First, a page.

China's Vice-Premier Wang Yang in May 2013 acknowledged that "uncivilised behaviour" by its citizens abroad was harming the country's image. He cited "talking loudly in public places, jaywalking, spitting and wilfully carving characters on items in scenic zones". Destination countries have been easing visa restrictions to attract more tourists from China, but reports have emerged of complaints about etiquette.
Tourists demand payout for short wait
Mainlanders ask for 3,000 yuan and extra nights to make up for small bus and delay
Members of a mainland tour group demanded 3,000 yuan compensation each and an extra three nights' stay from a Hong Kong tour agency, saying they lost about an hour waiting for a coach.
The demand from the 11-person group came after they refused to continue the tour because of conflict with the agency, Million Dragon International Travel Company.
The company said their demands were unreasonable, but later reached an undisclosed settlement with the tourists.
The group, from Liaoning province, Hunan province and Xian city, paid 3,000 yuan (HK$3,700) each to join the five-day tour to Hong Kong and Macau.
The row blew up after the agency asked the tourists to get up early yesterday for a coach that turned out to be too small to fit them all in, one group member said. The tourist, from Liaoning, said they had to wait an hour for another coach.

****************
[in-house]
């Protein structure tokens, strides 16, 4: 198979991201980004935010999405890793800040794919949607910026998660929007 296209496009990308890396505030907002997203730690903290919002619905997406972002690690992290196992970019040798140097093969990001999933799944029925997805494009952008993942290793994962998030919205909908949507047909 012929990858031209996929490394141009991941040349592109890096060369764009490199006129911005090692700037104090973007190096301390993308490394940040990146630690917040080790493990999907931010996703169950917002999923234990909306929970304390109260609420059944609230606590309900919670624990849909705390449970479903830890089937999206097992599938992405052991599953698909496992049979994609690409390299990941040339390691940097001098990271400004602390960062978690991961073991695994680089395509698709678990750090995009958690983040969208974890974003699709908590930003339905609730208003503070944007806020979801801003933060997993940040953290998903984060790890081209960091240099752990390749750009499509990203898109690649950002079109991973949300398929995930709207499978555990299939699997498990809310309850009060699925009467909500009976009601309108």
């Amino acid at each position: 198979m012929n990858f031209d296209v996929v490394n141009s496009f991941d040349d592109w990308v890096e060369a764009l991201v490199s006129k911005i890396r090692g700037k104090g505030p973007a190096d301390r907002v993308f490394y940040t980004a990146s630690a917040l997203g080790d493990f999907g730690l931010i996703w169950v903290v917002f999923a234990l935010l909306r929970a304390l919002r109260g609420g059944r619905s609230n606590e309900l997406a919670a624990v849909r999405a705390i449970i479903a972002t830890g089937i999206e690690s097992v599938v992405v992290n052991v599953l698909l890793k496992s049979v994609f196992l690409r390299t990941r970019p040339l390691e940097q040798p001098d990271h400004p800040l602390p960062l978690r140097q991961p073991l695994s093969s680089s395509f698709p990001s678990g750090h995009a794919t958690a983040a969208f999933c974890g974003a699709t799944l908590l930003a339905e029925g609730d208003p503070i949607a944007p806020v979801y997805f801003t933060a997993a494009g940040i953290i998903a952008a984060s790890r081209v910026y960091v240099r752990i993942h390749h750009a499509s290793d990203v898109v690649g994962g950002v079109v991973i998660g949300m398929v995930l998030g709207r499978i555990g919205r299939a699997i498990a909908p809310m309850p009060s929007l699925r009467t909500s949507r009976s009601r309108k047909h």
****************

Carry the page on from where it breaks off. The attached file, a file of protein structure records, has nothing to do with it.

Not happy with the service, the 11 people - who were to have gone to Macau - refused to leave their hotel and called the police and the Travel Industry Council.
"I felt very uncomfortable," the Liaoning tourist said, in tears. "There is rule of law in Hong Kong. [The tour agency] wants us to be punctual and scolds us if we are not. But they aren't punctual. Is that honest behaviour?"
Travel Industry Council executive director Joseph Tung Yao-chung said the complainants sought 3,000 yuan each as well as three more nights in the city to compensate for the delay.
A spokeswoman for Million Dragon said their demand was unreasonable.
"They couldn't go on the first bus, so we arranged another bus but they refused to go on it," she said. "Then the group said we'd wasted an hour and asked for compensation of 3,000 yuan. How does the 3,000 yuan arise?"
She refused to give the final amount of settlement. Tung said the council would not interfere.
Seven tourists cut short the tour and returned to the mainland in the afternoon while four stayed in Hong Kong and were due to go to Macau today.
It was the first complaint to the council during the three-day Labour Day holiday.
The council imposed new rules at the end of April requiring all members to provide proof of hotel bookings before their visitors arrived.